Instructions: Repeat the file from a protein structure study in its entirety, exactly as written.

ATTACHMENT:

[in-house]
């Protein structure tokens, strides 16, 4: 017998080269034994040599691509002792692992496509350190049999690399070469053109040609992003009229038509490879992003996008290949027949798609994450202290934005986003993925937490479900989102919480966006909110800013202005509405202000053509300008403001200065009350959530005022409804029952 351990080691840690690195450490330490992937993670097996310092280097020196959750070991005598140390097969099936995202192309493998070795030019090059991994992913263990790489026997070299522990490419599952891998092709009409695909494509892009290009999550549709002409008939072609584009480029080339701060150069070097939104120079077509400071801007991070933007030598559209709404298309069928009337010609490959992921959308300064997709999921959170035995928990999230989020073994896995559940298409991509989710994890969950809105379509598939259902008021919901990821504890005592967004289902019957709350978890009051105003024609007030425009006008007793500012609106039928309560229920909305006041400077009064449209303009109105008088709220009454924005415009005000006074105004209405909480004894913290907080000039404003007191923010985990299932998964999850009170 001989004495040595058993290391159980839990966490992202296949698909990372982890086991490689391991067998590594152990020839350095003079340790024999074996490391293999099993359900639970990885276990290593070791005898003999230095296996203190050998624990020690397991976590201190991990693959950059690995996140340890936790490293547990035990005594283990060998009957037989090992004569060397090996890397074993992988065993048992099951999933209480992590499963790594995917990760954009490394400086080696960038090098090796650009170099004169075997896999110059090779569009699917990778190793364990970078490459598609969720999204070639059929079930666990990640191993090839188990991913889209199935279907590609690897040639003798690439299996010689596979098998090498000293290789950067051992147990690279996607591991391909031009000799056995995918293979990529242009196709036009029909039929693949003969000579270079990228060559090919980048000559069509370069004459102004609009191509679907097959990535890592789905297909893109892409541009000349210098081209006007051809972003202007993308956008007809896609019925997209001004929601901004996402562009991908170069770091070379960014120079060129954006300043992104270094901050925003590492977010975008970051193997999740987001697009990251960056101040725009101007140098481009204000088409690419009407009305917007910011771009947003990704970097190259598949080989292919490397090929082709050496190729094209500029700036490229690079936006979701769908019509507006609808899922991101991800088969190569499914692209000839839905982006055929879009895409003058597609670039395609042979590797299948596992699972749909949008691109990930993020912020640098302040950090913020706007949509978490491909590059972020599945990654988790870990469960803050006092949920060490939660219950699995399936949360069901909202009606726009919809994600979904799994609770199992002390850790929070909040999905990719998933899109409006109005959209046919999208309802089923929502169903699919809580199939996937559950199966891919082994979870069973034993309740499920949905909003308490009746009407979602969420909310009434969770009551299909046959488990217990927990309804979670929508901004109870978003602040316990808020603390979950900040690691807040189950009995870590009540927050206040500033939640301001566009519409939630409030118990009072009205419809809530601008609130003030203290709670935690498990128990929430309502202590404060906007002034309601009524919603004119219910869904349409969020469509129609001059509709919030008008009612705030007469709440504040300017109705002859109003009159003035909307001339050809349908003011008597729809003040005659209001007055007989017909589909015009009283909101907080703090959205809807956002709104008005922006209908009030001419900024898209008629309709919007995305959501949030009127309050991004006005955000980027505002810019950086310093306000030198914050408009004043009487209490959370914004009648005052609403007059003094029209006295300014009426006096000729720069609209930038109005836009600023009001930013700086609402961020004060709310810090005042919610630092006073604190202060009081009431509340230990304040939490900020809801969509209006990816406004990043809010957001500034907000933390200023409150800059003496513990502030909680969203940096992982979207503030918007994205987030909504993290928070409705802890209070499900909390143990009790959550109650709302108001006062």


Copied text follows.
[in-house]
């Protein structure tokens, strides 16, 4: 017998080269034994040599691509002792692992496509350190049999690399070469053109040609992003009229038509490879992003996008290949027949798609994450202290934005986003993925937490479900989102919480966006909110800013202005509405202000053509300008403001200065009350959530005022409804029952 351990080691840690690195450490330490992937993670097996310092280097020196959750070991005598140390097969099936995202192309493998070795030019090059991994992913263990790489026997070299522990490419599952891998092709009409695909494509892009290009999550549709002409008939072609584009480029080339701060150069070097939104120079077509400071801007991070933007030598559209709404298309069928009337010609490959992921959308300064997709999921959170035995928990999230989020073994896995559940298409991509989710994890969950809105379509598939259902008021919901990821504890005592967004289902019957709350978890009051105003024609007030425009006008007793500012609106039928309560229920909305006041400077009064449209303009109105008088709220009454924005415009005000006074105004209405909480004894913290907080000039404003007191923010985990299932998964999850009170 001989004495040595058993290391159980839990966490992202296949698909990372982890086991490689391991067998590594152990020839350095003079340790024999074996490391293999099993359900639970990885276990290593070791005898003999230095296996203190050998624990020690397991976590201190991990693959950059690995996140340890936790490293547990035990005594283990060998009957037989090992004569060397090996890397074993992988065993048992099951999933209480992590499963790594995917990760954009490394400086080696960038090098090796650009170099004169075997896999110059090779569009699917990778190793364990970078490459598609969720999204070639059929079930666990990640191993090839188990991913889209199935279907590609690897040639003798690439299996010689596979098998090498000293290789950067051992147990690279996607591991391909031009000799056995995918293979990529242009196709036009029909039929693949003969000579270079990228060559090919980048000559069509370069004459102004609009191509679907097959990535890592789905297909893109892409541009000349210098081209006007051809972003202007993308956008007809896609019925997209001004929601901004996402562009991908170069770091070379960014120079060129954006300043992104270094901050925003590492977010975008970051193997999740987001697009990251960056101040725009101007140098481009204000088409690419009407009305917007910011771009947003990704970097190259598949080989292919490397090929082709050496190729094209500029700036490229690079936006979701769908019509507006609808899922991101991800088969190569499914692209000839839905982006055929879009895409003058597609670039395609042979590797299948596992699972749909949008691109990930993020912020640098302040950090913020706007949509978490491909590059972020599945990654988790870990469960803050006092949920060490939660219950699995399936949360069901909202009606726009919809994600979904799994609770199992002390850790929070909040999905990719998933899109409006109005959209046919999208309802089923929502169903699919809580199939996937559950199966891919082994979870069973034993309740499920949905909003308490009746009407979602969420909310009434969770009551299909046959488990217990927990309804979670929508901004109870978003602040316990808020603390979950900040690691807040189950009995870590009540927050206040500033939640301001566009519409939630409030118990009072009205419809809530601008609130003030203290709670935690498990128990929430309502202590404060906007002034309601009524919603004119219910869904349409969020469509129609001059509709919030008008009612705030007469709440504040300017109705002859109003009159003035909307001339050809349908003011008597729809003040005659209001007055007989017909589909015009009283909101907080703090959205809807956002709104008005922006209908009030001419900024898209008629309709919007995305959501949030009127309050991004006005955000980027505002810019950086310093306000030198914050408009004043009487209490959370914004009648005052609403007059003094029209006295300014009426006096000729720069609209930038109005836009600023009001930013700086609402961020004060709310810090005042919610630092006073604190202060009081009431509340230990304040939490900020809801969509209006990816406004990043809010957001500034907000933390200023409150800059003496513990502030909680969203940096992982979207503030918007994205987030909504993290928070409705802890209070499900909390143990009790959550109650709302108001006062």